By Marcia Myers
Not surprisingly, officials confirmed that the Emerald Ash Borer (EAB) resides in St. Louis County. Previously, the beetle was found in St. Charles County and the City of St. Louis. As time goes by, the beetles are expected to kill all untreated ash trees in the infested areas.
As you may know, EAB was discovered in Michigan in 2002. Before that, scientists didn’t even know what was killing the trees. The beetle is not a problem in its native East Asian habitat. However, in the United States, EAB’s voracious appetite has killed millions of trees in 27 states. The larvae disrupt the flow of water and nutrients by eating the inner bark and then the tree dies. Unfortunately, people have helped the beetles spread by moving firewood.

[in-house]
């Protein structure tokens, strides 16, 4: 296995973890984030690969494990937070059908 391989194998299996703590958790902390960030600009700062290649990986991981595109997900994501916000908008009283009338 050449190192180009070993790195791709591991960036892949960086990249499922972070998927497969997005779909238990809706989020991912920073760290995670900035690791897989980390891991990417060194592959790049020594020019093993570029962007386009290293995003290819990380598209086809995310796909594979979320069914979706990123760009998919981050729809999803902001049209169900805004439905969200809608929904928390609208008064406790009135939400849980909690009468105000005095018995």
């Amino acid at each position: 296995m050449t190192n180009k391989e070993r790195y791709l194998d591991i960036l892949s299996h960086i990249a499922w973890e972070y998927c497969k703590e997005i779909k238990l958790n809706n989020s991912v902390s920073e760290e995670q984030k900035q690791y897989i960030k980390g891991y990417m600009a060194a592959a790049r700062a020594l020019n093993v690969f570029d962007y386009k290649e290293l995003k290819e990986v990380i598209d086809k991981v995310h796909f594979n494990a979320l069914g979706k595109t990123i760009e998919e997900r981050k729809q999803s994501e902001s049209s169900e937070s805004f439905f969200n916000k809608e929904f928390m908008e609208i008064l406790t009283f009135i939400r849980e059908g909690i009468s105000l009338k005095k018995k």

A recent article in the New York Times online summarizes two studies trying to understand how East Asian ash trees repel the beetles naturally by using chemicals. Are the North American ash trees (1) not producing high enough levels of chemicals, (2) not using chemicals in the right balance, and/or (3) not making the chemicals fast enough?
In an experiment at the University of British Columbia, a plant hormone prompted North American ash trees to kill off many EABs equivalent to a “lethal dose of insecticide.” This method could be a way to help trees “beef up” their own natural defenses, and perhaps one day the EAB could live in harmony in this ecosystem as in Asia. It’s encouraging, but research so far is inconclusive and ongoing.
In the meantime, MDC recommends that homeowners decide either to replace or save their ash trees. In order to save them, treatment needs to begin in the spring to be effective. For more information about emerald ash borers including photos, videos and symptoms, visit the MDC website. For treatment options, download this PDF.